Generation-gap murder mystery out of ideas

Over-acting, weak writing sink latest season of “Only Murders in the Building”

Only Murders in the Building
Where: Disney+
What: Series, Season 3, 10 episodes, 35 mins.
When: Tue., Aug., 8, new episodes weekly
Genre: Drama
Rating: NN (out of 5)
Why you should watch: If you really love Meryl Streep —who doesn’t? — she’s the one A-list guest that doesn’t over-act.

EVERYONE SEEMS TO BE HAVING A GREAT TIME making this Steve Martin-, Marin Short-created murder mystery series Only Murders in the Building, especially the A-list guest stars who jump in for this third season.

Too bad the audience isn’t having as much fun as the cast.

After a first season that charmed many as Martin and Short were joined by Selena Gomez creating reliable generation-gap chuckles as they solved crime, season two seemed a little tired; the latest effort fits somewhere between the previous two.

Clearly, it all must have looked like a blast because a boatload of big-time buddies is along for the ride, including returning “guest stars” Andrea Martin, Tina Fey and Nathan Lane plus new additions: Paul Rudd, Mathew Broderick, Jane Lynch and Meryl Streep.

Unfortunately, all of the guests except for Streep have adopted the campy, vampy over-the-top performance style that Short can barely get away with as the show’s foppish and quirky theatre director. What barely works for Short is unbearable in the hands of Martin, Lynch and others who over-play every scene and don’t care if we notice, like some kind of inside joke that only they get.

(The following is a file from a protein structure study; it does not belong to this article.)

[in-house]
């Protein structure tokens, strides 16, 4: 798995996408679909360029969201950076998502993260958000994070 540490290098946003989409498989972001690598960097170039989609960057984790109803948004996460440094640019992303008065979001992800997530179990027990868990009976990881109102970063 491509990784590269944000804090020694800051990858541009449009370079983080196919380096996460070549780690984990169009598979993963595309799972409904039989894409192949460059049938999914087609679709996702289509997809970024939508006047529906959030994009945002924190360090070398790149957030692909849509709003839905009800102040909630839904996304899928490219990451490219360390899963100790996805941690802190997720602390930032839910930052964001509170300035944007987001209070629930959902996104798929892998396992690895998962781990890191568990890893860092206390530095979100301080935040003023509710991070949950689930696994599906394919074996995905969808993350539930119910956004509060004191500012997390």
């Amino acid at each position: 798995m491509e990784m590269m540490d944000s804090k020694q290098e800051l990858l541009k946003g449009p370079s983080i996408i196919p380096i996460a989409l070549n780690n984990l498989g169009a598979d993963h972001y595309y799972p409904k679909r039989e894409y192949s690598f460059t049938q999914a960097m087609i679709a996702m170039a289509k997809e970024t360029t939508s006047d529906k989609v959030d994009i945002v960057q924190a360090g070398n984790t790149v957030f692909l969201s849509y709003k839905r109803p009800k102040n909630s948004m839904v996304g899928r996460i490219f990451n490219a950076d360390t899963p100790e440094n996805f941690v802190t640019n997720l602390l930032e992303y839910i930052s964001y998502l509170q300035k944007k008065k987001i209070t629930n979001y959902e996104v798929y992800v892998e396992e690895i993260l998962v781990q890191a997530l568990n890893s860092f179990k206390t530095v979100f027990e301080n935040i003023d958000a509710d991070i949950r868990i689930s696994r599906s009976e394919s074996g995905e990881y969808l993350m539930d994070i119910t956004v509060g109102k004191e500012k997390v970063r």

Any joke would be welcome on this largely laugh-free effort, though we are loudly “told” to laugh at over-acted scenes that don’t deliver but which the performers seem to find oh-so-clever.

The writing is sloppy with characters taking uncredible actions with even basic continuity lacking. When Gomez initially speaks with a deaf character, she purposefully faces them, both signing and clearly articulating, then — did she just give up? — she turns her back, stops signing with no apparent detrimental effect on the pair’s communication.

And the casual approach to the crime scene is absurd — even for a “light’ look at a murder.

But the biggest crime in Only Murders is an agonizingly long scene featuring Martin, who should worry that he’s getting too believable as an oafish, older dolt. Spoiler alert: Martin talks to a pet goldfish he has stuffed in a toilet tank — and talks and talks and talks.

And then he pisses and talks some more. You can almost hear his assembled actor friends, just outside the shot, breaking into cheers after the show’s director has yelled “Scene” and Martin humbly drinks in the applause for his “moment.”

Gomez increasingly seems like the poor, lonely kid stuck at a party populated with much older, duller relatives to endure. The fun chemistry and fertile ground of generation-gap jokes has disappeared.

Hard to imagine any of Gomez’s peers connecting with a show that has surrendered itself to the Tilley-hat-topped crowd.

Not surprisingly. Streep manages to rise above the material, her appearances a pleasant respite from the nonstop scene-munching of her fellow performers.

What was once a somewhat fresh and light-hearted show is now a dreary exercise in acting excess that’s well past its best-before date.